You're cooler than your ancestors — by about a degree
A study of a rapidly modernizing group in the Amazon suggests why
For reasons that have not been clear, average body temperature has dropped by more than half a degree in people in the United States over about the past 150 years. An explanation for that might come from observations of a similar drop over just two decades in a group of people living in the Bolivian Amazon.
Michael Gurven, a professor in the Department of Anthropology at the University of California, Santa Barbara looked at long term health data from a group of indigenous people known as Tsimane.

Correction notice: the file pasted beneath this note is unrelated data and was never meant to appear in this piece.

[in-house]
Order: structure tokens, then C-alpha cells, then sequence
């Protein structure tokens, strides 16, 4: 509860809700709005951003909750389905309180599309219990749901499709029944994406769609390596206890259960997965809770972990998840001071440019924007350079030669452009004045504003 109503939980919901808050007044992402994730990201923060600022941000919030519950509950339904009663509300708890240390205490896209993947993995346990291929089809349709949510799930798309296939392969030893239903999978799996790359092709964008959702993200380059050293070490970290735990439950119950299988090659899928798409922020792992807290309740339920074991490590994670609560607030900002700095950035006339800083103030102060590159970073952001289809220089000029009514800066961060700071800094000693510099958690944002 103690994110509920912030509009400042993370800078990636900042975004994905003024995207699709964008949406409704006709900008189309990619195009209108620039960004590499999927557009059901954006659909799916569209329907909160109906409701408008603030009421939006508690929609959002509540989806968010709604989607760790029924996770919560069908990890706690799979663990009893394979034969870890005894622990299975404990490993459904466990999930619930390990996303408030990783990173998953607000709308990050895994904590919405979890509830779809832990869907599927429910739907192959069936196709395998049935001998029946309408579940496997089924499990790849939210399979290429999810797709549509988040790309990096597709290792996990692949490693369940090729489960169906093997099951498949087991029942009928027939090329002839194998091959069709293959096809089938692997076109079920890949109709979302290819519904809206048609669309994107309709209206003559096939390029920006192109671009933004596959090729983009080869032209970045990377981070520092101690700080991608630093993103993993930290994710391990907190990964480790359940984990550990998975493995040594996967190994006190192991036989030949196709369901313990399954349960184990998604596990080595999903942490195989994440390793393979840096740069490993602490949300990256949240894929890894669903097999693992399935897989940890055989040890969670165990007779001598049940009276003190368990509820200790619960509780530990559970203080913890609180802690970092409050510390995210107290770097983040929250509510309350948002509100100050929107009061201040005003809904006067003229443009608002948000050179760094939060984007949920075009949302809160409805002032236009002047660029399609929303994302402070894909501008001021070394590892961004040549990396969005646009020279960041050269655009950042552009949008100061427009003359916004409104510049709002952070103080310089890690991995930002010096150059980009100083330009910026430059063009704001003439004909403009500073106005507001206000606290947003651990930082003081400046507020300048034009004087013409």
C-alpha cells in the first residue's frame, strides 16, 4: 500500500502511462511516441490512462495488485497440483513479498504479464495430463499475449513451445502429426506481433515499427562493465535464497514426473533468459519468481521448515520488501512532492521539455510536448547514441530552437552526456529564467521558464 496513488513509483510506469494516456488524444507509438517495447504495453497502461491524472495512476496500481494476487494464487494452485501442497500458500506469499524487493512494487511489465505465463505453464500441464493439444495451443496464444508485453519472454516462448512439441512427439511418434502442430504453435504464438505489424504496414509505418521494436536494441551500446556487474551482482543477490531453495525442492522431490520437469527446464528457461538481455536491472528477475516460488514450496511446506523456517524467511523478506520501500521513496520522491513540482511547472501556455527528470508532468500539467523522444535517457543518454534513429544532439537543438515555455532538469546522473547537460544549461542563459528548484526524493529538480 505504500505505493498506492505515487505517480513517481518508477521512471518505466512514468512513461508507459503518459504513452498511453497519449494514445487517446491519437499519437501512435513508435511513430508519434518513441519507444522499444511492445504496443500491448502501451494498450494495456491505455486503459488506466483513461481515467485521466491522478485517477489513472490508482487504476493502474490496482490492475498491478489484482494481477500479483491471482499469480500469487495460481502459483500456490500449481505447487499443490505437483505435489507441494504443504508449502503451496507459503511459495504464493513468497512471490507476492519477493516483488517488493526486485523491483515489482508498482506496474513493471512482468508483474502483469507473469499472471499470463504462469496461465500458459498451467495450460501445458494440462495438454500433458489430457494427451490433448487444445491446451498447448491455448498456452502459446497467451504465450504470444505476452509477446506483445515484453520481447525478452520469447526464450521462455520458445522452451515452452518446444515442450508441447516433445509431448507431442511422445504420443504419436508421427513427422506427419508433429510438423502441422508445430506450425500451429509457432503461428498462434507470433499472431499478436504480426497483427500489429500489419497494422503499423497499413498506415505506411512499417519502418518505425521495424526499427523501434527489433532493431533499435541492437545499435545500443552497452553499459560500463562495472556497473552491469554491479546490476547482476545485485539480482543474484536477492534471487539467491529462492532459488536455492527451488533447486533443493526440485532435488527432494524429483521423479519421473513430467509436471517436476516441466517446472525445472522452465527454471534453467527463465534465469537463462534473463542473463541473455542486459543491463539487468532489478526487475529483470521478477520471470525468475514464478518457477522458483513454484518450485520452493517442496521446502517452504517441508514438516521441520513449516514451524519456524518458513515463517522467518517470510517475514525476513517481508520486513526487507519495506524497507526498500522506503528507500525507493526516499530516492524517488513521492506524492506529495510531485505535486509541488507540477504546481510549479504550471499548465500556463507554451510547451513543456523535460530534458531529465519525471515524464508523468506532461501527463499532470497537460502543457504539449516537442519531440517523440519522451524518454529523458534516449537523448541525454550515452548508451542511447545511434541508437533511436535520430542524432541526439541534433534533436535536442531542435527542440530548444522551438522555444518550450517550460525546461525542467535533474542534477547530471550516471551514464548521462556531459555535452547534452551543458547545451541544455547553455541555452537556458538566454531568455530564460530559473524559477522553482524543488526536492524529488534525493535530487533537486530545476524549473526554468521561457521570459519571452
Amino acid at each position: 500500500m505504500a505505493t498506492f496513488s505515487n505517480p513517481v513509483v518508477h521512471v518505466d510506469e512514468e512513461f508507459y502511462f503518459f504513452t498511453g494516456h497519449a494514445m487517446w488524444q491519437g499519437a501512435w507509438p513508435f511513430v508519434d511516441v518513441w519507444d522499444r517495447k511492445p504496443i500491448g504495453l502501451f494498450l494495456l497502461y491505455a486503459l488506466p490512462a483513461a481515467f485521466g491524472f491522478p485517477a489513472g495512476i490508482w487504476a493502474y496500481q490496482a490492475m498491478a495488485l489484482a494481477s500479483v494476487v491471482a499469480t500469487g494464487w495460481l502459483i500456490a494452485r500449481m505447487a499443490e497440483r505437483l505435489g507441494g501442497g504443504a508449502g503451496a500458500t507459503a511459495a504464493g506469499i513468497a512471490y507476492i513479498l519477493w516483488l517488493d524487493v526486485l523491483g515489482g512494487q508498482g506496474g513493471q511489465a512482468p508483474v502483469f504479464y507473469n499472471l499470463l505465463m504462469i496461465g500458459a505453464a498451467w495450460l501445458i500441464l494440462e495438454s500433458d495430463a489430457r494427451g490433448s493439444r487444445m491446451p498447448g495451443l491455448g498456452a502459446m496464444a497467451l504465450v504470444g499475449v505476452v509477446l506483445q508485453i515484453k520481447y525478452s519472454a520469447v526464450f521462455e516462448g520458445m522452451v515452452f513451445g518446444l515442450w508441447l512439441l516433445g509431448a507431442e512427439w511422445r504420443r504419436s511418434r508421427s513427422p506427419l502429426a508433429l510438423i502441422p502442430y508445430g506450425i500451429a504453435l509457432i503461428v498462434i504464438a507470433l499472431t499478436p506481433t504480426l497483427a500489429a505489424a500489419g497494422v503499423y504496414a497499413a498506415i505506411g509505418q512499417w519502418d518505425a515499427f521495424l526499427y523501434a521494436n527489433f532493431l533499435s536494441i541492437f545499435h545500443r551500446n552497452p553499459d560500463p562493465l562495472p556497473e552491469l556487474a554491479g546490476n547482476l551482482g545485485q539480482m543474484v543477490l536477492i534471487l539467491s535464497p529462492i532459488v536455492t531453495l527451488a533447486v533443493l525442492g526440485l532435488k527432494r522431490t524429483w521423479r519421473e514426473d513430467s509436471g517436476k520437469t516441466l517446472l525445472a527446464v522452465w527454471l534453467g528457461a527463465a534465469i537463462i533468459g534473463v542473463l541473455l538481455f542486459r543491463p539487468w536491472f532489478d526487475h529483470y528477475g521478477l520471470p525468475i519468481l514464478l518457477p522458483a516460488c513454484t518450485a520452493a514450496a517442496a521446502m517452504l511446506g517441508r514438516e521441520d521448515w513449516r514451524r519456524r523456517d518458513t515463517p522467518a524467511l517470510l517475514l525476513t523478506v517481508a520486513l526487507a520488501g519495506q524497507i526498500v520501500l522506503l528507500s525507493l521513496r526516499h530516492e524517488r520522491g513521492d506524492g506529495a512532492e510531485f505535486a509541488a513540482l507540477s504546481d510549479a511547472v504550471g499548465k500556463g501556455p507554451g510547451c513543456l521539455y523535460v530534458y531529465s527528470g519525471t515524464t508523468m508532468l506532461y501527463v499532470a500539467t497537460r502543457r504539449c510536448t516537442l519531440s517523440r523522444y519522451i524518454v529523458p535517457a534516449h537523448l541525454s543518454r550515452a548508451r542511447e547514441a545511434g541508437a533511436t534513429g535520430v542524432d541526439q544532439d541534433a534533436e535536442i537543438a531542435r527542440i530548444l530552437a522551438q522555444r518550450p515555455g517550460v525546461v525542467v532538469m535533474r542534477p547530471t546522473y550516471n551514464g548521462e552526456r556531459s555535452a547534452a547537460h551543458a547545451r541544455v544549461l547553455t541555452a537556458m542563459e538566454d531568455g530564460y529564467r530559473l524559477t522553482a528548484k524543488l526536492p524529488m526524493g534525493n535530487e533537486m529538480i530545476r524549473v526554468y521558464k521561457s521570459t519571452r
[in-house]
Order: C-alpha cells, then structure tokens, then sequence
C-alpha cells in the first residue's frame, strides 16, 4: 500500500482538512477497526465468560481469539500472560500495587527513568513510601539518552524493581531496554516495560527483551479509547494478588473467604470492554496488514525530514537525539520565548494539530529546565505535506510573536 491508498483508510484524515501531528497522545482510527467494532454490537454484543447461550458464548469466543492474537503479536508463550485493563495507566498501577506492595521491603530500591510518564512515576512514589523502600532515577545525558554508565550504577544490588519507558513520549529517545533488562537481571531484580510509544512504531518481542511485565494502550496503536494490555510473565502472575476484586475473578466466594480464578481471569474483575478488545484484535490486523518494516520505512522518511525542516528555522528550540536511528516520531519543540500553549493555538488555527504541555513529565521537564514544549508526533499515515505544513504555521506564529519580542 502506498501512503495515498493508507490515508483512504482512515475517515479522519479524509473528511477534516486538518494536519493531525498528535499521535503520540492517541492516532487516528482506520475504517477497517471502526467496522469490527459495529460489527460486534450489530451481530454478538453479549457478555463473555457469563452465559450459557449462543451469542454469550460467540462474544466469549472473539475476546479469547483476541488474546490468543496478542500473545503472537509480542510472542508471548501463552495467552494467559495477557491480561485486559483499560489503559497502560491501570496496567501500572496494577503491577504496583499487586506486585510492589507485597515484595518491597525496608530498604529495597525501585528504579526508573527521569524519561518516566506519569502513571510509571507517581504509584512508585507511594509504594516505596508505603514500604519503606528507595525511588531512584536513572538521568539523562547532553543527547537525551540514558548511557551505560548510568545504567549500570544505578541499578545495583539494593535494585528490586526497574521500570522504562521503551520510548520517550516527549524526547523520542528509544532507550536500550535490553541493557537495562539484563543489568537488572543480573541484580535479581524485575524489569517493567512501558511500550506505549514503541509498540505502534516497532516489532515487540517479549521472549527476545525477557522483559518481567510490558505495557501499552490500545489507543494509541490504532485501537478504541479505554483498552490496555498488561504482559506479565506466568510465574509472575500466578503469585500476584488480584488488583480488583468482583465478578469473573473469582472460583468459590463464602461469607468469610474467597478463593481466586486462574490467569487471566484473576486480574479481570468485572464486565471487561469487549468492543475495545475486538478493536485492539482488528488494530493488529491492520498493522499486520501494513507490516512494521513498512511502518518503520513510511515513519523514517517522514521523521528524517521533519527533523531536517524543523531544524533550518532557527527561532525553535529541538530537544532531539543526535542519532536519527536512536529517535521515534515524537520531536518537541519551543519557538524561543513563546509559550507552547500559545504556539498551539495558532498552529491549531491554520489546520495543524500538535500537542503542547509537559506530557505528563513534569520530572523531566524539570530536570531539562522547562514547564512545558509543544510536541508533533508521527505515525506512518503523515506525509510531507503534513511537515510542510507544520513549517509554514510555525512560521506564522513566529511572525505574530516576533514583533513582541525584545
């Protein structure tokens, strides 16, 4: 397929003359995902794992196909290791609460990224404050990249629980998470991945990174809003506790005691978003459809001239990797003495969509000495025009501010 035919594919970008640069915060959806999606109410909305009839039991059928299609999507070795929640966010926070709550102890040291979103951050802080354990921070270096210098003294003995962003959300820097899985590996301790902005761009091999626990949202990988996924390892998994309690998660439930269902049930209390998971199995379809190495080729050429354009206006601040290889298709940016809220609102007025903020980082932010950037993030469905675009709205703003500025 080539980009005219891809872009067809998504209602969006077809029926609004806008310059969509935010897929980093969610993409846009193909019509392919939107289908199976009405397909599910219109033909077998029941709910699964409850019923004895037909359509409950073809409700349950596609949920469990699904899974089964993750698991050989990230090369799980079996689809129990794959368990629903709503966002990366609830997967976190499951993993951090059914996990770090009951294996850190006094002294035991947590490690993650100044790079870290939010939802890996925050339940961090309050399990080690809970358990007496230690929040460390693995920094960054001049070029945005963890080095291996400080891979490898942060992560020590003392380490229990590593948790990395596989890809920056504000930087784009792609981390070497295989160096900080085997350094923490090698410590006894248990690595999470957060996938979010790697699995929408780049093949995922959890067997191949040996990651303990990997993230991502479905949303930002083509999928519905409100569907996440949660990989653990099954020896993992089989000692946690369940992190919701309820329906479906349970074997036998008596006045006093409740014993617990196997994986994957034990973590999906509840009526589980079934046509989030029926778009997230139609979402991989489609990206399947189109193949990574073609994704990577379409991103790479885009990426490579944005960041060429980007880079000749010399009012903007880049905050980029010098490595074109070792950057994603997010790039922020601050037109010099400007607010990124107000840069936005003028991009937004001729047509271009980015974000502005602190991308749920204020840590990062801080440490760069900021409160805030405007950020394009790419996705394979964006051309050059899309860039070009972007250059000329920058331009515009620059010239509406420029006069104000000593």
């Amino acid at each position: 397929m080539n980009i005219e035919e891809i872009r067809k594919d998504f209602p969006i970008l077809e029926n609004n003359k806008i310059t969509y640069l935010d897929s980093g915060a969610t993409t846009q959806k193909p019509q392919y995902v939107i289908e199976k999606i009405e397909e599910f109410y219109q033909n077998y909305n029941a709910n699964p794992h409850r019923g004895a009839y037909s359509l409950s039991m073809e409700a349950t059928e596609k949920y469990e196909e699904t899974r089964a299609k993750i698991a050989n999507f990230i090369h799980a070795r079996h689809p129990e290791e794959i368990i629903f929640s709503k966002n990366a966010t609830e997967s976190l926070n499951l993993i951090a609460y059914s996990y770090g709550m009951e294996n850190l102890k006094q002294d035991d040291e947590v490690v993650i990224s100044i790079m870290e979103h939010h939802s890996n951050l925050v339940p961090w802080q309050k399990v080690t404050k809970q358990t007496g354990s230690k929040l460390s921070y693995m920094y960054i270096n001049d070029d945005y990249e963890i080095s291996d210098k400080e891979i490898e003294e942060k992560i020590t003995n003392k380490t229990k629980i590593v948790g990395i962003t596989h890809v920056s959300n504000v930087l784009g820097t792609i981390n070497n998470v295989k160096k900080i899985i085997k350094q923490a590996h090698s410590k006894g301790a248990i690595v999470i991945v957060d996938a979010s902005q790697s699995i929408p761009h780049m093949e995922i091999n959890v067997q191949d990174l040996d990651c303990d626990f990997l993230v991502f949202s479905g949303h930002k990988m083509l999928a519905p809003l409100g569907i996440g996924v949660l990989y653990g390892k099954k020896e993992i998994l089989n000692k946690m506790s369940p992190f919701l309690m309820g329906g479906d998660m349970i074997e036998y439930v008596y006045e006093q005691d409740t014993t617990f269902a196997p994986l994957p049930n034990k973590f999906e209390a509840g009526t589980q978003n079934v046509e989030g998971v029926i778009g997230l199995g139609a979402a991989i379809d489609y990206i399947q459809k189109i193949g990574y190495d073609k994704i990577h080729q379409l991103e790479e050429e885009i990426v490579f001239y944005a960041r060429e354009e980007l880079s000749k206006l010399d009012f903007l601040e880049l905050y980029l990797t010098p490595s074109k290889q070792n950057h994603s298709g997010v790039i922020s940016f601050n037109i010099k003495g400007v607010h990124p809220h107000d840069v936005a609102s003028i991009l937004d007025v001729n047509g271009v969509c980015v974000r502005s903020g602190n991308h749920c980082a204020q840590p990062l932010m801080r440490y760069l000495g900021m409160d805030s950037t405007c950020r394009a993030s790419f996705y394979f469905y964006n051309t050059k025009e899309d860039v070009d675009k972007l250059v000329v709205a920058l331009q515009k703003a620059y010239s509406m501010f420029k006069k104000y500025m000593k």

The data was collected from 2002 to 2018 and looked at health indicators for 5000 people in over 100 villages. The Tsimane are forager-farmers who traditionally live a subsistence lifestyle without access to running water or sanitation. Historically they have experienced a very high exposure to a variety of illnesses in what Gurven described as a pathogen rich environment.
But in more recent years, including the years of the study, more and better healthcare became available to them, including hospital care, modern pharmaceuticals and a government sponsored vaccination program.
The Tsimane study showed a body temperature decline of roughly 0.05 percent per year over the 16 years - from around 37 in 2002 to around 36.5 in 2018. Gurven suggests that this argues strongly that the longer term body temperature reduction seen in wealthy western populations is likely also a result of improved health and reduced levels of chronic and acute infection and inflammation.